Musician Jenny Lewis Sings From The Heart

Musician Jenny Lewis Sings From the Heart
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Indie girl Jenny Lewis, formerly of Rilo Kiley, on love, marriage and kids.

Have you ever sent someone a message in a song?

Yeah. I don't think they listened. I'll tell you about another side of it. Blake [Sennett, co-writer/guitarist/singer] and I started the band, and then we started dating, and then we broke up about three years ago. So sometimes I'll be very angry with him, and I'll write something about him, and then bring it to the practice space. And we're all arranging the song, and suddenly the line will come up that's intended to just hurt him. And I'll have to kind of mumble it at first so he doesn't hear it. But ultimately he figures it out, and then later asks me about it: "Was that, by any chance…?" And I might even lie at that point and say, "Well, no, it's not."

There have been incidents of things being thrown, and screaming, and I hopped out of the van once on a toll road on an East Coast tour. "I’m outta here! Forget you, man!" But we've weathered it. Now we're both dating other people, and we actually invite our boyfriends and girlfriends on the bus, and so we all get to hang out in really close quarters. It's a testament to how we're evolving.

If that [history] weren't there, would you be writing the kind of music you're writing?

No, I don't think so. It's like having a child, this band. It's our poor, dysfunctional child that had to endure mommy and daddy getting divorced. At some point, we'll probably have to send it away to boarding school.

Do you think songwriting goes better when things are going well romantically, or when they're going poorly?

From my experience, poorly. But I don't necessarily want to live by that. Maybe that is the thing that happens in your early and mid-twenties anyway. It's the time for experimentation and figuring out who you want to be with. Do you want to be with someone who's supportive and patient and great, or maybe be with someone who's a little more exciting and causes you a bit more heartache? Your late twenties is an interesting place to be, weighing the importance of career, the importance of relationships, the importance of family.

Are there people in your life who you think are making it work, finding that balance?

Certainly. Our bass player, Pierre [de Reeder], is a great example. He's an amazing father; he has a three-year-old daughter and he has balanced being on the road with having a family and a lovely girlfriend. I look at them sometimes and I envy it in a sense.

But at the same time I think it's a different situation for a father. My mom kind of sacrificed her dream and her artistic goals for children. I feel that I owe it to her, almost, to be career-focused and allow myself to experience that. It must be very difficult for teenage girls in creating their identities when they're given someone like Jessica Simpson as—I guess—a role model?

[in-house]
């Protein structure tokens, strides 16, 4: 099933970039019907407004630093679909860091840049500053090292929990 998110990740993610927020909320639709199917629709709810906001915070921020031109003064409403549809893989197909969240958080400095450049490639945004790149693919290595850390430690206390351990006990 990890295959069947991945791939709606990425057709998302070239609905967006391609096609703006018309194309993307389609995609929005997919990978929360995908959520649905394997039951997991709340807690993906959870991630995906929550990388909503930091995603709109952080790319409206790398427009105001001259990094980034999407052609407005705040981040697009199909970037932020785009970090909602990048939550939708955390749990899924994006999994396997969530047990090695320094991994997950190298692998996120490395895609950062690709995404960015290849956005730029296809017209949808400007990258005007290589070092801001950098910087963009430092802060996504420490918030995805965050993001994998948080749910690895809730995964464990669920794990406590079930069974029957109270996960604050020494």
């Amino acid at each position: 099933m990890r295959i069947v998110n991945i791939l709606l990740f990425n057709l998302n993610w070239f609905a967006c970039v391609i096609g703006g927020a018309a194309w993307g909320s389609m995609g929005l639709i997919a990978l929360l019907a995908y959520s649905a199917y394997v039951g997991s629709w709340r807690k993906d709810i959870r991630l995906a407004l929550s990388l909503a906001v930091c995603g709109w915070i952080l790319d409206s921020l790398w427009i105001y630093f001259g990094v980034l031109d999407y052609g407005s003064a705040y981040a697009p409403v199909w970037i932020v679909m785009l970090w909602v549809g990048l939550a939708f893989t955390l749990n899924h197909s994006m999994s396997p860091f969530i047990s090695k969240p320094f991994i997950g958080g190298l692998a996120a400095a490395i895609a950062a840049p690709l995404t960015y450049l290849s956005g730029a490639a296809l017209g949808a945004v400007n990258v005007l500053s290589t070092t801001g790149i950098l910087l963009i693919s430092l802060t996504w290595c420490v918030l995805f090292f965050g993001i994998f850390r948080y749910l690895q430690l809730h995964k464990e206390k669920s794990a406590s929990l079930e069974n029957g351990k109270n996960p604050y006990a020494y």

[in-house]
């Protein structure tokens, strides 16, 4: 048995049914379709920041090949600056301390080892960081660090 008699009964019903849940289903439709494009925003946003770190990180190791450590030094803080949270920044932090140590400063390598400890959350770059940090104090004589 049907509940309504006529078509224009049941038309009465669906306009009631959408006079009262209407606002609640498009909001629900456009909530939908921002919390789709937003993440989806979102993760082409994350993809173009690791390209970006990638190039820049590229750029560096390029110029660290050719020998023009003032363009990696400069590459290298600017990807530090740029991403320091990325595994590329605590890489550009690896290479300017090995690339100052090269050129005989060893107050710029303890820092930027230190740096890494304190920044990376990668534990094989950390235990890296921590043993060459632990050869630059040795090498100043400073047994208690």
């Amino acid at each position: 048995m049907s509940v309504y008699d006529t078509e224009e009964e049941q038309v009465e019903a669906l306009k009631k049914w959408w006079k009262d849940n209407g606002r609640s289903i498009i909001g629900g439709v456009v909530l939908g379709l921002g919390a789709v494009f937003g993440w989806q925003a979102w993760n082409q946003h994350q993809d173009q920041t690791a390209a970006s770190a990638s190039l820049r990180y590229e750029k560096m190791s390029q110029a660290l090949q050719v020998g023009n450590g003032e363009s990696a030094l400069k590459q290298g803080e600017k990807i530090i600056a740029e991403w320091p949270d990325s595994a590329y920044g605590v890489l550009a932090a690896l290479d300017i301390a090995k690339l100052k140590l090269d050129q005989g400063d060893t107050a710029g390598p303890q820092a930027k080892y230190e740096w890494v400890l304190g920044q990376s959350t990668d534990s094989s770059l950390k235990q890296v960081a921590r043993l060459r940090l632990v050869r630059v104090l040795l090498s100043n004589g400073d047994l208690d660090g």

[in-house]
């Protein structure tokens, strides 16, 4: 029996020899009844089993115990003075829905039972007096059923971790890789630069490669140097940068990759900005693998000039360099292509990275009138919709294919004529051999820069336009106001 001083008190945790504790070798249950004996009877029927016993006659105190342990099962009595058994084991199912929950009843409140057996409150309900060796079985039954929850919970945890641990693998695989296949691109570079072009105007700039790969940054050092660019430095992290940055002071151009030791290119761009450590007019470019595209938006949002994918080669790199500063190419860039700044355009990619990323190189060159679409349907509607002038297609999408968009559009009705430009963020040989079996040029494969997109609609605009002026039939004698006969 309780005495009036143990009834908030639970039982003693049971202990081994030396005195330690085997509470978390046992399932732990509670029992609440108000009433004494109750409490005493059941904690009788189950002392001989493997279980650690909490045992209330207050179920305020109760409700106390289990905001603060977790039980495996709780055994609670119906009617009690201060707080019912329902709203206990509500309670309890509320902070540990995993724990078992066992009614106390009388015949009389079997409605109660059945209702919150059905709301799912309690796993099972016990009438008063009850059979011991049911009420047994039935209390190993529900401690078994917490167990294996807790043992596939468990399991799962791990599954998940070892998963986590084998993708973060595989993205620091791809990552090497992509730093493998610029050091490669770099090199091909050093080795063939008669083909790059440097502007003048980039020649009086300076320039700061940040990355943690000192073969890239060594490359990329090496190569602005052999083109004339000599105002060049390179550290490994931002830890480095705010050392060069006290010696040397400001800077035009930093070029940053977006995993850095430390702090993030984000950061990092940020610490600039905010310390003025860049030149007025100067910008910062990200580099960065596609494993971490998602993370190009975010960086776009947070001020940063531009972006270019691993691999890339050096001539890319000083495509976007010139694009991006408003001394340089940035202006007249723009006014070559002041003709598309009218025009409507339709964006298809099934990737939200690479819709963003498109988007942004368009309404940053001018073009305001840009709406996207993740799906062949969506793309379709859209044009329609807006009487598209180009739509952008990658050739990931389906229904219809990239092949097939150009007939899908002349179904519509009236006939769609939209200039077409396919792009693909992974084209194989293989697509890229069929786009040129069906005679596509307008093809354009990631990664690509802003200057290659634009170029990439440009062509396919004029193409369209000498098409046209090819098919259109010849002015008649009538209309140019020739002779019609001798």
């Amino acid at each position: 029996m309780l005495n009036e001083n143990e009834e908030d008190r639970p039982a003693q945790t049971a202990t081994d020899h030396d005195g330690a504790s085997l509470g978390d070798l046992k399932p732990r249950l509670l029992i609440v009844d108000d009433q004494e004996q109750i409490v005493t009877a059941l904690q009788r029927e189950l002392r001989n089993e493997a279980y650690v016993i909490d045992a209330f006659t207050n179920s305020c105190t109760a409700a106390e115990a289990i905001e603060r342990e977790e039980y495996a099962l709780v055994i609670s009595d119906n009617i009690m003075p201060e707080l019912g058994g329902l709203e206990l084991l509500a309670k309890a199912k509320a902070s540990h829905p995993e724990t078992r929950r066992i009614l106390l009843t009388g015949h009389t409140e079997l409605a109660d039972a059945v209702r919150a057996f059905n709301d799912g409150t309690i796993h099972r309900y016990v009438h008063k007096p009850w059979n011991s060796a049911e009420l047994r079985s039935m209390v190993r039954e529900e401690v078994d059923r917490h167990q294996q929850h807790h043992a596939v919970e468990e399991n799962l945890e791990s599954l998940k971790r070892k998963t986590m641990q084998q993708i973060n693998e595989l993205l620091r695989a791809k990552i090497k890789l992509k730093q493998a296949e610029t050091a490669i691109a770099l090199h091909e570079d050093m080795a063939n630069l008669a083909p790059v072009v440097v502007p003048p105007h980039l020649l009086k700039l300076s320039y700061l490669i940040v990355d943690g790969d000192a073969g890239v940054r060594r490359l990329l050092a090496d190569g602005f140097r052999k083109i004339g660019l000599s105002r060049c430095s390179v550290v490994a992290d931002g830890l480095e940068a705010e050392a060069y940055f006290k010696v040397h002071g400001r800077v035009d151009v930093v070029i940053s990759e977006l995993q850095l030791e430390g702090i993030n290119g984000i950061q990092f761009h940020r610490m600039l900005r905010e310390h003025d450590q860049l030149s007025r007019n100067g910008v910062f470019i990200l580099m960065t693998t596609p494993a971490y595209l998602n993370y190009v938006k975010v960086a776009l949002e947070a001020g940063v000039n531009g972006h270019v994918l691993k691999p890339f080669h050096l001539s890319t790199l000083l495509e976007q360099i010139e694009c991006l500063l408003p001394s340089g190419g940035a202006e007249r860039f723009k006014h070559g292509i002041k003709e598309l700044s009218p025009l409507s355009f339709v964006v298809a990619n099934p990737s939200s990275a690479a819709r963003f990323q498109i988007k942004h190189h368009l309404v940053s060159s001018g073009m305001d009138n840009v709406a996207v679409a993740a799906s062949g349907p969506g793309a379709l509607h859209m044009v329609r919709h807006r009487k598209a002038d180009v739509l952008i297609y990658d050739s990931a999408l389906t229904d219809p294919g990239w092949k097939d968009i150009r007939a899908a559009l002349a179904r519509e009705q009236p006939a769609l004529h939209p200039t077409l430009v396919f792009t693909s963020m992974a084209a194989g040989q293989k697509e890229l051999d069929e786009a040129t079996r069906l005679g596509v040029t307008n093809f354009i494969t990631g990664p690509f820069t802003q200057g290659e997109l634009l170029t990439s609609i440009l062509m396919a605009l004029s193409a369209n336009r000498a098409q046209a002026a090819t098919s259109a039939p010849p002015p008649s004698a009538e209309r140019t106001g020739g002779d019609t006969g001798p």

I don't even know. I get mortally depressed when I thumb through a magazine and get to "Five great ways to enhance your orgasm!" I was just watching Laguna Beach before you called. Poor girls. Poor, poor girls.

Do you have any guilty-favorite love songs that take you back to being a teenager?

I don't normally listen to the radio, but the other day I was flipping through the stations and that song from Dirty Dancing, "She's Like the Wind," came on. Oh man, cool song. I wanted to be her [Jennifer Grey as Baby].

You grew up in Las Vegas. Have you ever been inside a quickie wedding chapel?

Yes, I have. My friends got married there—they are just friends; it was part of a bet. I'm not recommending this. Don't just marry someone because someone says "I'll give you a thousand dollars if you guys go and get married within the next 24 hours." I believe they're still married. It was kind of an interesting moment in thinking about marriage, the "sanctity of marriage," and how absurd it is that gay couples can't be acknowledged in that way.

Do you believe in marriage? Can you see yourself getting married?

I believe in it as a tangible gathering for your friends and family to acknowledge your relationship. I didn't go to my prom, and I regret that a little bit. If I didn't get married, I think I would forever imagine myself in a wedding dress.

You sing about the "slow fade of love." Do you think lasting love is this idea that we're all chasing in vain?

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I think love is lasting, no matter what, but relationships are really difficult. I think it's important to find ways to keep things healthy and exciting. I don't know if I’ve accomplished that—I haven't been in very many long relationships—but I hope it's possible.